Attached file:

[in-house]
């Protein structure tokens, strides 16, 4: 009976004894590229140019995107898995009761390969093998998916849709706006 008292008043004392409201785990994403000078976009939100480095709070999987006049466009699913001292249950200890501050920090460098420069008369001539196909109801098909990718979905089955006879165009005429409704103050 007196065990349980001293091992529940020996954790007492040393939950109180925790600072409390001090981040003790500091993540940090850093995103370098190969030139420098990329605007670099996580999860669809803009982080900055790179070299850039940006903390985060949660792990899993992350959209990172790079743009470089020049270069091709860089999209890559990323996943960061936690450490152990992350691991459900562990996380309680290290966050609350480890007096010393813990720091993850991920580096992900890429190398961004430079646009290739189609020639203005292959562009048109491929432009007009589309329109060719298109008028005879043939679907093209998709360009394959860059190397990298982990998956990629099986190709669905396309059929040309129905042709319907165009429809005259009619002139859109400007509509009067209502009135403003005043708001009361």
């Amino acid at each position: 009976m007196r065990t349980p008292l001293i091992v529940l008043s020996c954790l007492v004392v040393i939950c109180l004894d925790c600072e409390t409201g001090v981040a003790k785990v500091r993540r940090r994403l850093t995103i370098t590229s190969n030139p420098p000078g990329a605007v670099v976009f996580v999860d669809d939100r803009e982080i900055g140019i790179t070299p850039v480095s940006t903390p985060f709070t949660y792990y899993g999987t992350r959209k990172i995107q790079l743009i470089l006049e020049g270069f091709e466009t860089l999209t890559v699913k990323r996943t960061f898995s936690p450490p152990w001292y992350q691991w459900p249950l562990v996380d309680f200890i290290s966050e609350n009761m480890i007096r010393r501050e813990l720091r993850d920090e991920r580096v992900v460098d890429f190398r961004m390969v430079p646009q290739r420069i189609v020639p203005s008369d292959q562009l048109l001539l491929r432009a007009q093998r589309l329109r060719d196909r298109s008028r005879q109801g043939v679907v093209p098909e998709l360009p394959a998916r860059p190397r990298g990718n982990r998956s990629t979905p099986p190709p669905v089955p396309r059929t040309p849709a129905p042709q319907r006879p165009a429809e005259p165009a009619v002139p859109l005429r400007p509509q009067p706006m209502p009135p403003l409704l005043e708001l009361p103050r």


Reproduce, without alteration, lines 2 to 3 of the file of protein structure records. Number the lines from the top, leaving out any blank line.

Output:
């Protein structure tokens, strides 16, 4: 009976004894590229140019995107898995009761390969093998998916849709706006 008292008043004392409201785990994403000078976009939100480095709070999987006049466009699913001292249950200890501050920090460098420069008369001539196909109801098909990718979905089955006879165009005429409704103050 007196065990349980001293091992529940020996954790007492040393939950109180925790600072409390001090981040003790500091993540940090850093995103370098190969030139420098990329605007670099996580999860669809803009982080900055790179070299850039940006903390985060949660792990899993992350959209990172790079743009470089020049270069091709860089999209890559990323996943960061936690450490152990992350691991459900562990996380309680290290966050609350480890007096010393813990720091993850991920580096992900890429190398961004430079646009290739189609020639203005292959562009048109491929432009007009589309329109060719298109008028005879043939679907093209998709360009394959860059190397990298982990998956990629099986190709669905396309059929040309129905042709319907165009429809005259009619002139859109400007509509009067209502009135403003005043708001009361």
């Amino acid at each position: 009976m007196r065990t349980p008292l001293i091992v529940l008043s020996c954790l007492v004392v040393i939950c109180l004894d925790c600072e409390t409201g001090v981040a003790k785990v500091r993540r940090r994403l850093t995103i370098t590229s190969n030139p420098p000078g990329a605007v670099v976009f996580v999860d669809d939100r803009e982080i900055g140019i790179t070299p850039v480095s940006t903390p985060f709070t949660y792990y899993g999987t992350r959209k990172i995107q790079l743009i470089l006049e020049g270069f091709e466009t860089l999209t890559v699913k990323r996943t960061f898995s936690p450490p152990w001292y992350q691991w459900p249950l562990v996380d309680f200890i290290s966050e609350n009761m480890i007096r010393r501050e813990l720091r993850d920090e991920r580096v992900v460098d890429f190398r961004m390969v430079p646009q290739r420069i189609v020639p203005s008369d292959q562009l048109l001539l491929r432009a007009q093998r589309l329109r060719d196909r298109s008028r005879q109801g043939v679907v093209p098909e998709l360009p394959a998916r860059p190397r990298g990718n982990r998956s990629t979905p099986p190709p669905v089955p396309r059929t040309p849709a129905p042709q319907r006879p165009a429809e005259p165009a009619v002139p859109l005429r400007p509509q009067p706006m209502p009135p403003l409704l005043e708001l009361p103050r």